After the facelift recently operated on the Fluence sedan we took out for a spin the petrol model equipped with the CVT transmission. Now it’s time to see what the model feels like in the more conventional diesel-manual transmission configuration. We did that with a spin, though, as we chose the new 1.6 130 HP powerplant.
The Fluence, launched back in 2009 is the spiritual successor to the acclaimed Megane sedan version – a model dedicated to the emerging markets mainly. Now, along with the name change, Fluence graduated from that class and went on to slot just below the Laguna mid sized sedan. It also went up a notch, asserting itself more firmly in the Renault line-up. More so after the facelift, which visually affected its front end mainly, with styling cues now found all over the range.
Being the sedan sibling of the Megane hatchback is not so obvious now, as the facelifted Fluence steers its design relationship more to the new Clio, which is rather a good way of ascertaining a name for itself. In doing so, its clients will feel a lot better knowing people will not say they drive a variant of another car. The models does a good job here, especially since its target audience remains in the previously established markets like, Turkey, Russia, Latin America or Australia. It also allows easy expansion into the western European markets, like France, Spain or Germany.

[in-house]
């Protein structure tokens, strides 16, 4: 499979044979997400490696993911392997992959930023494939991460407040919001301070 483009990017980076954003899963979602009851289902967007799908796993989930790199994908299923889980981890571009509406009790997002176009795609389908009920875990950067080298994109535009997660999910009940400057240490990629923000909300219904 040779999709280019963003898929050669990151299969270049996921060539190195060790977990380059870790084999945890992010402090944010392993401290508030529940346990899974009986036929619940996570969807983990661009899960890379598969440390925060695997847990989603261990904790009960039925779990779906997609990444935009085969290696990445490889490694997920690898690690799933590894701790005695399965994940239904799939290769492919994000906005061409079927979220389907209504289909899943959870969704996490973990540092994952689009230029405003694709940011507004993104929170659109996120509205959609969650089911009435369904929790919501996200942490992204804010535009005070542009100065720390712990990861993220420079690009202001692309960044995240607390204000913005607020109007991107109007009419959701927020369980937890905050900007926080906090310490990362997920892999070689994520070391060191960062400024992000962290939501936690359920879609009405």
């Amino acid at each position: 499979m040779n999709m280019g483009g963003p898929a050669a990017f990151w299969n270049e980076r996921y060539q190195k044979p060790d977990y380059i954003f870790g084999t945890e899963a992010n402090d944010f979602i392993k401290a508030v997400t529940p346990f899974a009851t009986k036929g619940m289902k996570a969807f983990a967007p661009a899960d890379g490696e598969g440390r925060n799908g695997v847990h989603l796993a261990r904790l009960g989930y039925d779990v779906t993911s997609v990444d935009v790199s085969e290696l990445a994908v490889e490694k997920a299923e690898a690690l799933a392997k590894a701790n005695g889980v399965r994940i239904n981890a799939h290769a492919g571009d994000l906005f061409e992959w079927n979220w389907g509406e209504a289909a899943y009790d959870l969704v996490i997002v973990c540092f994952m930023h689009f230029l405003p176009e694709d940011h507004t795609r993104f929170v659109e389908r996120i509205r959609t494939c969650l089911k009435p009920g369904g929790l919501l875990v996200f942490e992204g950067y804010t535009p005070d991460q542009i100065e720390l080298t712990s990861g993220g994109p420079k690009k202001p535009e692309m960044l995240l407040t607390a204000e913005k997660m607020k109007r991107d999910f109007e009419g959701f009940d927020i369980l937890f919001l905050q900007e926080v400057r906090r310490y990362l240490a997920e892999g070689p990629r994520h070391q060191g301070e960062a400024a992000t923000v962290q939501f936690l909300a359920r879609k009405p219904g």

As the exterior design has almost nothing in common with the Megane, the fraternal relation is revealed inside the cabin, where if you saw the hatchback, everything will become very familiar, as Fluence borrows heavily. It’s actually a good thing, as the interior from the third generation Megane is quite a treat, with minimal design, good assembly and full suite of equipment (especially if you own the top of the range).
Ergonomics are very good here, with a complete digital instrument cluster (save for the rev count) and all the main systems at hand; but we have one notable exception. The R Link infotainment system is a late addition, which means a big compromise: unlike modern systems the display is out of reach (so no touch control) and there is also no control knob in the iDrive style – access to the R Link is made from where we usually found the radio-mp3 buttons, which is not intuitive and practical. By the time we see the next generation of the model the situation will be addressed, but for now you should test-drive the model before opting for the R Link.
Space at the front is great and so is the case for the back seats, where three adults will fit in nicely and comfortably even on longer journeys – which are easy to handle since the boot is huge (530 liters). Also, in the back, the fact that Fluence sits somewhere at the top of the compact class means lots of leg room – which is always a problem usually in these cars.
Engine, transmission, fuel consumption
The Fluence we drove was equipped with the new diesel powerplant of 1.6 liters and 130 hp (at 4000 rpm), which also churns out a hefty and healthy 320 Nm/1750 rpm. This allows the 1,4 tons car accelerate to 100 km/h in 9,8 seconds on its way to a comfortable 200 km/h top speed.